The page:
Tag Archives: Thanksgiving



Tonight, I will light three candles for the third night of Hanukkah. As I’ve written before, Hanukkah is a fairly minor Jewish festival.  It commemorates the victory of the small but mighty band of Maccabees who fought against the army of King Antiochus.  Antiochus wanted to outlaw the practice of Judaism.  When the Maccabees liberated the temple in Jerusalem, it had been desecrated and so needed to be cleansed.  The story goes that there was only enough oil to light the holy menorah over the altar for one night, but a miracle occurred, and the oil lasted for eight nights, enough to allow more oil to be prepared.

Every year I ponder why this festival is significant, and there are many explanations.  This year, I’m focusing on the concept of “dedication,” which is the translation of the Hebrew word “Hanukkah.”  In the case of the holiday, it refers to the Jews regaining control, cleansing and rededicating the temple.  For me, this year represents my rededication to myself.  There have been many dreams in my life that I’ve allowed to fall by the wayside.  I’ve focused on my family, my career and the many responsibilities I’ve taken upon myself.  But I’ve also begun to feel the urgency of time and the drive to revisit some of those old dreams before it’s too late.

I read a post recently on social media about the various famous people who had begun their careers later in their lives, many after already achieving success in some other profession.  It reminded me that regardless of my current age, there is still time and a place to realize some of my goals.  The key is to stay focused and to be realistic.  This year, I am dedicating myself to figuring out which of my early dreams to pursue and to create a plan to achieve them.

I also dedicate myself to letting go of those dreams that are the stuff of childhood.  I was a pretty dreamy child, spending my afternoons lying in the grass looking up at the clouds, creating stories about my life.  When I wasn’t outside, I was curled up with a book, imagining myself in the words of someone else.  As an adult, I have often felt disappointed that life isn’t the fairytales of my youth.

So now it’s time for me to separate the fairytales from the reality of my life.  What can I achieve?  What dreams do I want to hold onto and pursue?  What am I ready to let go of?  And, in this darkest part of the year, how will I find the light to guide me on my path?  Tonight, I will light three candles, and one more every night until all eight are illuminated.  And this week I will dedicate myself to remembering that I can carry that light with me all year.


On more thing.  For those of you who followed my adventures in gardening this summer, I have a few final pictures.  The last pumpkins have been harvested, cooked and turned into pies and my sweet potatoes continue to fill us up.  Most recently, they were a yummy stuffing on Thanksgiving.  Enjoy!



About Barbara Dab

Barbara Dab is a small business owner, journalist, broadcast radio personality, producer and award-winning public relations consultant.  She is the proud owner of Nashville Pilates Company, a boutique Pilates studio in Nashville’s Wedgewood/Houston neighborhood.  Check it out at  www.nashvillepilatescompany.com.  She is also the creator of The Peretz Project: Stories from the Shoah: Next Generation.  The Peretz Project, named for her late father-in-law who was a Holocaust survivor, is collecting testimony from children of survivors.  Visit http://www.theperetzproject.com.  If you are, or someone you know is, the child of survivors of the Shoah, The Holocaust, and you would like to tell your story please leave a comment and Barbara will contact you.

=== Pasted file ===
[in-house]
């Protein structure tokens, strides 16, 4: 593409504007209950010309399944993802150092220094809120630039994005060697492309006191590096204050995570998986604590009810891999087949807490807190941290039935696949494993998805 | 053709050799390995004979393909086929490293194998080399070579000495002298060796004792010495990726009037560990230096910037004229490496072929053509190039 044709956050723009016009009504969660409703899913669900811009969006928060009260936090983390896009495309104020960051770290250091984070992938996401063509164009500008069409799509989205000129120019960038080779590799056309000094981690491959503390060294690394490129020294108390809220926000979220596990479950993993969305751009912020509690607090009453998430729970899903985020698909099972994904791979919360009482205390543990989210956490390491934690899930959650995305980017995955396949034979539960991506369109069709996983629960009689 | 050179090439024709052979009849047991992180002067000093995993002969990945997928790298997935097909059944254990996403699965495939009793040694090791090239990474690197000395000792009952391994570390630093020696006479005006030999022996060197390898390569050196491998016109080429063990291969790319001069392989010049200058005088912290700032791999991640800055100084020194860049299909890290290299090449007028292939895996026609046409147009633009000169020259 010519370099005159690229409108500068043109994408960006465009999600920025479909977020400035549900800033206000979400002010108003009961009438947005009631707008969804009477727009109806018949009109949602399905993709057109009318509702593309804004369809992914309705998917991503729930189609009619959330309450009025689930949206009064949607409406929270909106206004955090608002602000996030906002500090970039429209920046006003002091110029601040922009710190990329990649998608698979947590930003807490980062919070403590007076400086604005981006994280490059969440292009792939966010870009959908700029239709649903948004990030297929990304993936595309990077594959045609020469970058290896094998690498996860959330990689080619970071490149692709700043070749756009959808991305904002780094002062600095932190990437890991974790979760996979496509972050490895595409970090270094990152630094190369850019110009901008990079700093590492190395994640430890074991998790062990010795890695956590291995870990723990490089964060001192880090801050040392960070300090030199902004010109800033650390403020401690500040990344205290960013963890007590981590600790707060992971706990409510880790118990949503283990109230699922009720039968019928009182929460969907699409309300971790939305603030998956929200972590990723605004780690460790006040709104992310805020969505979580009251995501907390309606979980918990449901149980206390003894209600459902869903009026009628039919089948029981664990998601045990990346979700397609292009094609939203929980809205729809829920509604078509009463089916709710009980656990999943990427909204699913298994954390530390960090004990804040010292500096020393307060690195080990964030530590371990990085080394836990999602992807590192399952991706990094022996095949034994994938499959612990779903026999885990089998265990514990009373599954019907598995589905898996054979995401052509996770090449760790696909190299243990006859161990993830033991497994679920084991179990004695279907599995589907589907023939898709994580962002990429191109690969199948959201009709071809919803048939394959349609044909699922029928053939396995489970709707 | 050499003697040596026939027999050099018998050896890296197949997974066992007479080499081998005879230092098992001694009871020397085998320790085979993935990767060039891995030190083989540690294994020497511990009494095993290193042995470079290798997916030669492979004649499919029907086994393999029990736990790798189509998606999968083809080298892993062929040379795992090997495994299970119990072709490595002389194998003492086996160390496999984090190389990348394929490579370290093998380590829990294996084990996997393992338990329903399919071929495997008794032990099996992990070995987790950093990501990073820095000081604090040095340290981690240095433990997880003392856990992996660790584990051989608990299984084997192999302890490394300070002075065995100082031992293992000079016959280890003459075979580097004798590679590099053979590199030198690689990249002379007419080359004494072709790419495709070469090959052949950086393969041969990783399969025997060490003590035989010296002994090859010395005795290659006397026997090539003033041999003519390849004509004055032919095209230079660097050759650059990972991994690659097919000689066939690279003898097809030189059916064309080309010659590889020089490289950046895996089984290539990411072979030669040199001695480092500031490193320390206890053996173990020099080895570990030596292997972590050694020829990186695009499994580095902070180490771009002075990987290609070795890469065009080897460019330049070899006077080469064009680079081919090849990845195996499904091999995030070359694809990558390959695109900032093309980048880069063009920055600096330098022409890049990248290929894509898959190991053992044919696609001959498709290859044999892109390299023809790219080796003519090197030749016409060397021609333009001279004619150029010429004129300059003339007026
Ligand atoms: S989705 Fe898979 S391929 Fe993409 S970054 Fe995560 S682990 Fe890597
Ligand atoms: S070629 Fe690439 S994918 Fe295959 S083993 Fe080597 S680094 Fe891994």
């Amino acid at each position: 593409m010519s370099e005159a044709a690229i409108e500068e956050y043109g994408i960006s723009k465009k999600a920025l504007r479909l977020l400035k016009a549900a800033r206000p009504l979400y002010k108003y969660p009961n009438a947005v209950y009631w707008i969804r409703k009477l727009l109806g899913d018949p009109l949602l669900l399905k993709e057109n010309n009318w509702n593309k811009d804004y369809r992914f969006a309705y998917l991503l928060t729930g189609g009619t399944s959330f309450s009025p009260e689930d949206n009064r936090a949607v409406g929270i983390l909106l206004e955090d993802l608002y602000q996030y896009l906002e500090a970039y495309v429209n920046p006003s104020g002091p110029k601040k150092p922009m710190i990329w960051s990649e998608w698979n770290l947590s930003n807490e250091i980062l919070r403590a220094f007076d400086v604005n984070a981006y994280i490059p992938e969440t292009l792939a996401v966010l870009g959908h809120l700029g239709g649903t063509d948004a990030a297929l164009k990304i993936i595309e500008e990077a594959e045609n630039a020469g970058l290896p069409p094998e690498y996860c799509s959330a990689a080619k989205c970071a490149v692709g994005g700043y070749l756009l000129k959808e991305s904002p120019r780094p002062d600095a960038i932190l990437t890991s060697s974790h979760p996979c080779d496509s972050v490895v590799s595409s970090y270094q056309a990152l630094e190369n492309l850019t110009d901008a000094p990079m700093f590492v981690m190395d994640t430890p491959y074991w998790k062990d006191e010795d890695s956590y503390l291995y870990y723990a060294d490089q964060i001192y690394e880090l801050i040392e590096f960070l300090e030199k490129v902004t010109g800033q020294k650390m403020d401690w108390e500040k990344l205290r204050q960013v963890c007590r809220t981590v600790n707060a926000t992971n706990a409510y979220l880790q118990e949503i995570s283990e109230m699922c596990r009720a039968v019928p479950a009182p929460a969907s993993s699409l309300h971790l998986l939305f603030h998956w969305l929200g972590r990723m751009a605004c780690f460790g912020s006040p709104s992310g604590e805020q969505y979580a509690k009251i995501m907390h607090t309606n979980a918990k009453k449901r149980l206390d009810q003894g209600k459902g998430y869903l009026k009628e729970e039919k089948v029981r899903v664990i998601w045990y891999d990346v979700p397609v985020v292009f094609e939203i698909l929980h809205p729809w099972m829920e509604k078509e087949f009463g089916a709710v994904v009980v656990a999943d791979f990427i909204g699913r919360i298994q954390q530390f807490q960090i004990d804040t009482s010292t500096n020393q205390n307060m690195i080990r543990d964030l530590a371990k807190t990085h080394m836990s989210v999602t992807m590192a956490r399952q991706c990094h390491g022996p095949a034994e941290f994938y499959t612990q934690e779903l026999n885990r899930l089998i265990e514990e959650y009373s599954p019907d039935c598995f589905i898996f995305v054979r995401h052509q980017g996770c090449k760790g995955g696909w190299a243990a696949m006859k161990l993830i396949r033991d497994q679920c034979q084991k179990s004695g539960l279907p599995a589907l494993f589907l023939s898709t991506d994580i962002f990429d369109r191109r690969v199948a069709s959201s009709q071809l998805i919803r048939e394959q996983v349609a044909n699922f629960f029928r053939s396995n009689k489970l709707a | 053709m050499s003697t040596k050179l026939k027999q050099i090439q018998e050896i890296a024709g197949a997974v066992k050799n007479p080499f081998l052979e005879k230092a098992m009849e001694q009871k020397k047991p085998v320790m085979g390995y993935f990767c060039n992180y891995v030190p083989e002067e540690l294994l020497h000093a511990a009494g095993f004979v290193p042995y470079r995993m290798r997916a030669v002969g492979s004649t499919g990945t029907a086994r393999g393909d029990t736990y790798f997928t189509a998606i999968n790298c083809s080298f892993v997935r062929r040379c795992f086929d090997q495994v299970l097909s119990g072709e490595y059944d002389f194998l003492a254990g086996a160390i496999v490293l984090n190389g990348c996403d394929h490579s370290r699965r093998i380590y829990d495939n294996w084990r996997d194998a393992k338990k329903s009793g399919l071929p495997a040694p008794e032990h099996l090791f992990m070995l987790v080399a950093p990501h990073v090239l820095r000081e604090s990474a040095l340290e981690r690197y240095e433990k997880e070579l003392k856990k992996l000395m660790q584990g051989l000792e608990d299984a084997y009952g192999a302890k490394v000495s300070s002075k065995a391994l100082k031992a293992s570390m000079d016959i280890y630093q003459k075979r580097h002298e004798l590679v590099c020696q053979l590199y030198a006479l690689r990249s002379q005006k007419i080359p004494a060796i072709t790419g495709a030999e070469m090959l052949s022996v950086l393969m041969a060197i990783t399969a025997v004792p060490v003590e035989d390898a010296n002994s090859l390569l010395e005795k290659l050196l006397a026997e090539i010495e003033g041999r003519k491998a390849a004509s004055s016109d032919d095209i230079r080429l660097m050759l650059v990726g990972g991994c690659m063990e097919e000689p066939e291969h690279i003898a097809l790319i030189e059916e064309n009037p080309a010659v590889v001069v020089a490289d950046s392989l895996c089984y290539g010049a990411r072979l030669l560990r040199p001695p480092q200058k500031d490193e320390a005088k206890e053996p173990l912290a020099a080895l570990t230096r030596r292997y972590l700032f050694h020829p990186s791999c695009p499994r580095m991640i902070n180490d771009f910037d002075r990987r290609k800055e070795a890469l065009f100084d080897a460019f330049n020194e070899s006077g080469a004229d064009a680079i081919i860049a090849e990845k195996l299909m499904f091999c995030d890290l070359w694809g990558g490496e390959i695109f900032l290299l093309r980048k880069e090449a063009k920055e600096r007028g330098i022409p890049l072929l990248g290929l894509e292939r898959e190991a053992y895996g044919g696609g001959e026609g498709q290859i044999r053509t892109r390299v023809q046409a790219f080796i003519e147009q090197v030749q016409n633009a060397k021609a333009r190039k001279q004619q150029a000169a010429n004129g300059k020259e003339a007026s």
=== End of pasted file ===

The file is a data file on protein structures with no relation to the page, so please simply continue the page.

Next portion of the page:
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The Other Side of the Couch:  Gratitude – It Works


GratitudeGratitude.  Who knew that the act of giving thanks had such profound effects on so many things? The act of being grateful on a regular basis has been shown to diminish cortisol levels in the body by a significant amount and to increase variability in heart rate coherence patterns, both of which are an indication of lowered stress levels (McCraty and colleagues, 1998).

In addition to improvement of personal health, expressing gratitude has recently been shown to have a clear protective effect on relationships.  In a study that recently appeared in the journal “Personal Relationships,” results indicated that expressions of gratitude helped relationships in measurable ways.

“Feeling appreciated and believing that your spouse values you directly influences how you feel about your marriage, how committed you are to it, and your belief that it will last,” says study co-author Ted Futris.

As Thanksgiving Day approaches, one of the best things we can do for ourselves and for our relationships is to engage in a daily practice of gratitude.  This can be done in a number of different ways.  Taking stock of the day, focusing before you go to sleep on five things for which you are grateful is one way.  Writing them down seems to help anchor the experience.  Notice how your body feels when you focus on things for which you are grateful – many people experience a sense of relaxing on the inside, perhaps a feeling of warmth.  These steps can be personally helpful in alleviating stress.

Expressing gratitude to others seems to be remarkably helpful in keeping relationships on an even keel.  Making a daily practice of expressing appreciation and gratitude to your partner, children, friends, and business associates really does make relationships better.  I recommend to the couples with whom I work that thinking about, looking for, and expressing thanks on a daily basis is an incredibly powerful tool that can keep your relationship connected.  Give it a try.  You will be glad you did.

Happy Day of Thanksgiving!


McCraty, R., Barrios-Choplin, B., Rozman, D., Atkinson, M. & Watkins, A. (1998). The impact of a new emotional self-management program on stress, emotions, heart rate variability, DHEA and cortisol. Integrative Physiological & Behavioral Science, 32, 151-70.

Barton et.al, Linking Financial Distress to Marital Quality:  The Intermediary Roles of Demand/Withdraw and Spousal Gratitude Expressions, Personal Relationships, 22, (2015), 536-549.

About Susan Hammonds-White, EdD, LPC/MHSP:

Susan is a communications and relationship specialist, counselor, Imago Relationship Therapist, businesswoman, mother, and proud native Nashvillian. She has been in private practice for over 30 years. As she says, “I have the privilege of helping to mend broken hearts.”  Contact Susan at http://www.susanhammondswhite.com

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The Other Side of the Couch – Happy Holidays?